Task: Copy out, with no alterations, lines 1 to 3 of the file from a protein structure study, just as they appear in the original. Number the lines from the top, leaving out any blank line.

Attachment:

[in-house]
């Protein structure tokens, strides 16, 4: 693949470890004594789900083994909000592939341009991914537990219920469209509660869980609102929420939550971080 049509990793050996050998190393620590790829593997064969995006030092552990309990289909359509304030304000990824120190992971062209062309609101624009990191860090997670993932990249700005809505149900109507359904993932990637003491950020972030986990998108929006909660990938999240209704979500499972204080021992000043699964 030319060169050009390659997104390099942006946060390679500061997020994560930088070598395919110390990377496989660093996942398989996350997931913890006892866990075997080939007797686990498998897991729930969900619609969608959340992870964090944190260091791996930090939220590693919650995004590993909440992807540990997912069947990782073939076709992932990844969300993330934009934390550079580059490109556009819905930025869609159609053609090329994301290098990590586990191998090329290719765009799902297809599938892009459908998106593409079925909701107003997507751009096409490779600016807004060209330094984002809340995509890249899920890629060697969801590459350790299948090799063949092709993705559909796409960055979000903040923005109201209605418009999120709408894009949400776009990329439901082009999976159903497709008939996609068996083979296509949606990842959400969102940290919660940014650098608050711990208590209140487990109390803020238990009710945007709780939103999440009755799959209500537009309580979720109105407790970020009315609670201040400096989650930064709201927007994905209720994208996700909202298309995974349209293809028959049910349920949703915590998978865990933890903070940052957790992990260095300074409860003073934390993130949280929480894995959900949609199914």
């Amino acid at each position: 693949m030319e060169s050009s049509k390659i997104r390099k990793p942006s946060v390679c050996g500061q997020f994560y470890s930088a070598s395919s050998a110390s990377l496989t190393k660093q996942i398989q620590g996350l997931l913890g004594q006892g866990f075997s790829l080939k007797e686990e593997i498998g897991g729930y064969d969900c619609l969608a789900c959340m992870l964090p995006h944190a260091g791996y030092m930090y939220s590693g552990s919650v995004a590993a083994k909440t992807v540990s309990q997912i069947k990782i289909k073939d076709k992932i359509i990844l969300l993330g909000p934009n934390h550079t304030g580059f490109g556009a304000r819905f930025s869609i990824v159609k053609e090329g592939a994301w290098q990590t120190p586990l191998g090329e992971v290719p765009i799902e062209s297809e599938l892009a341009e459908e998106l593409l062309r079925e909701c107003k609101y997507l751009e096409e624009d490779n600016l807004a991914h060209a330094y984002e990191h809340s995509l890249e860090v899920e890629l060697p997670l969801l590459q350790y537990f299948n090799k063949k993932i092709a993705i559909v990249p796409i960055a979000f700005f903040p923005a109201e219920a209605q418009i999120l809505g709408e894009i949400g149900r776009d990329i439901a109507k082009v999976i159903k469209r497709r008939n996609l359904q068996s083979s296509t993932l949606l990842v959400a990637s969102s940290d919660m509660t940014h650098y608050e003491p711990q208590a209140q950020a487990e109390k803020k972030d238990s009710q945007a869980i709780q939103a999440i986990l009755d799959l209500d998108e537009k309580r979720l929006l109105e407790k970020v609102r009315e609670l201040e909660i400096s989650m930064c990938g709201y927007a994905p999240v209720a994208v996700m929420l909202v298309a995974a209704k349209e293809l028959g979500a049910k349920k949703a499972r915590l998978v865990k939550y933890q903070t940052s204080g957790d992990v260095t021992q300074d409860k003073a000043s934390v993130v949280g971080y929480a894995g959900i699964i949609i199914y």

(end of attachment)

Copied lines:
[in-house]
């Protein structure tokens, strides 16, 4: 693949470890004594789900083994909000592939341009991914537990219920469209509660869980609102929420939550971080 049509990793050996050998190393620590790829593997064969995006030092552990309990289909359509304030304000990824120190992971062209062309609101624009990191860090997670993932990249700005809505149900109507359904993932990637003491950020972030986990998108929006909660990938999240209704979500499972204080021992000043699964 030319060169050009390659997104390099942006946060390679500061997020994560930088070598395919110390990377496989660093996942398989996350997931913890006892866990075997080939007797686990498998897991729930969900619609969608959340992870964090944190260091791996930090939220590693919650995004590993909440992807540990997912069947990782073939076709992932990844969300993330934009934390550079580059490109556009819905930025869609159609053609090329994301290098990590586990191998090329290719765009799902297809599938892009459908998106593409079925909701107003997507751009096409490779600016807004060209330094984002809340995509890249899920890629060697969801590459350790299948090799063949092709993705559909796409960055979000903040923005109201209605418009999120709408894009949400776009990329439901082009999976159903497709008939996609068996083979296509949606990842959400969102940290919660940014650098608050711990208590209140487990109390803020238990009710945007709780939103999440009755799959209500537009309580979720109105407790970020009315609670201040400096989650930064709201927007994905209720994208996700909202298309995974349209293809028959049910349920949703915590998978865990933890903070940052957790992990260095300074409860003073934390993130949280929480894995959900949609199914």
């Amino acid at each position: 693949m030319e060169s050009s049509k390659i997104r390099k990793p942006s946060v390679c050996g500061q997020f994560y470890s930088a070598s395919s050998a110390s990377l496989t190393k660093q996942i398989q620590g996350l997931l913890g004594q006892g866990f075997s790829l080939k007797e686990e593997i498998g897991g729930y064969d969900c619609l969608a789900c959340m992870l964090p995006h944190a260091g791996y030092m930090y939220s590693g552990s919650v995004a590993a083994k909440t992807v540990s309990q997912i069947k990782i289909k073939d076709k992932i359509i990844l969300l993330g909000p934009n934390h550079t304030g580059f490109g556009a304000r819905f930025s869609i990824v159609k053609e090329g592939a994301w290098q990590t120190p586990l191998g090329e992971v290719p765009i799902e062209s297809e599938l892009a341009e459908e998106l593409l062309r079925e909701c107003k609101y997507l751009e096409e624009d490779n600016l807004a991914h060209a330094y984002e990191h809340s995509l890249e860090v899920e890629l060697p997670l969801l590459q350790y537990f299948n090799k063949k993932i092709a993705i559909v990249p796409i960055a979000f700005f903040p923005a109201e219920a209605q418009i999120l809505g709408e894009i949400g149900r776009d990329i439901a109507k082009v999976i159903k469209r497709r008939n996609l359904q068996s083979s296509t993932l949606l990842v959400a990637s969102s940290d919660m509660t940014h650098y608050e003491p711990q208590a209140q950020a487990e109390k803020k972030d238990s009710q945007a869980i709780q939103a999440i986990l009755d799959l209500d998108e537009k309580r979720l929006l109105e407790k970020v609102r009315e609670l201040e909660i400096s989650m930064c990938g709201y927007a994905p999240v209720a994208v996700m929420l909202v298309a995974a209704k349209e293809l028959g979500a049910k349920k949703a499972r915590l998978v865990k939550y933890q903070t940052s204080g957790d992990v260095t021992q300074d409860k003073a000043s934390v993130v949280g971080y929480a894995g959900i699964i949609i199914y």